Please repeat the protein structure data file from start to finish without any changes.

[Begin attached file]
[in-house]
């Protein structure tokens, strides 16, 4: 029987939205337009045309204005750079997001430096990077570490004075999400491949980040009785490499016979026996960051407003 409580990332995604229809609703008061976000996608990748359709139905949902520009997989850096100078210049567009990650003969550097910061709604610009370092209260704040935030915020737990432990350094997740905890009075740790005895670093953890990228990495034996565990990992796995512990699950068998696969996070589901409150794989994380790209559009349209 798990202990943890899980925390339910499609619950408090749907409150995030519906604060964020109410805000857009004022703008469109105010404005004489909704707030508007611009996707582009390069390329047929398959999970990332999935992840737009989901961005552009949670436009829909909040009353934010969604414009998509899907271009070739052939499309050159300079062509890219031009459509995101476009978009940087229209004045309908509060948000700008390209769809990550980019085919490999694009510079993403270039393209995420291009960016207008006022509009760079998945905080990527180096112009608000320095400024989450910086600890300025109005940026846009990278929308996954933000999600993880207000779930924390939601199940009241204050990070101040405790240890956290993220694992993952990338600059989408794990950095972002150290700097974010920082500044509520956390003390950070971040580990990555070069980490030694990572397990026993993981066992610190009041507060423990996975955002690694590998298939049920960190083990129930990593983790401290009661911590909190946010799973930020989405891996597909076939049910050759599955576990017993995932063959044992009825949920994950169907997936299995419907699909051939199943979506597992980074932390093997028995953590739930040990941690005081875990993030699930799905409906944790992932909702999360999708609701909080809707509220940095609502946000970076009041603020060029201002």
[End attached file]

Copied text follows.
[in-house]
């Protein structure tokens, strides 16, 4: 029987939205337009045309204005750079997001430096990077570490004075999400491949980040009785490499016979026996960051407003 409580990332995604229809609703008061976000996608990748359709139905949902520009997989850096100078210049567009990650003969550097910061709604610009370092209260704040935030915020737990432990350094997740905890009075740790005895670093953890990228990495034996565990990992796995512990699950068998696969996070589901409150794989994380790209559009349209 798990202990943890899980925390339910499609619950408090749907409150995030519906604060964020109410805000857009004022703008469109105010404005004489909704707030508007611009996707582009390069390329047929398959999970990332999935992840737009989901961005552009949670436009829909909040009353934010969604414009998509899907271009070739052939499309050159300079062509890219031009459509995101476009978009940087229209004045309908509060948000700008390209769809990550980019085919490999694009510079993403270039393209995420291009960016207008006022509009760079998945905080990527180096112009608000320095400024989450910086600890300025109005940026846009990278929308996954933000999600993880207000779930924390939601199940009241204050990070101040405790240890956290993220694992993952990338600059989408794990950095972002150290700097974010920082500044509520956390003390950070971040580990990555070069980490030694990572397990026993993981066992610190009041507060423990996975955002690694590998298939049920960190083990129930990593983790401290009661911590909190946010799973930020989405891996597909076939049910050759599955576990017993995932063959044992009825949920994950169907997936299995419907699909051939199943979506597992980074932390093997028995953590739930040990941690005081875990993030699930799905409906944790992932909702999360999708609701909080809707509220940095609502946000970076009041603020060029201002």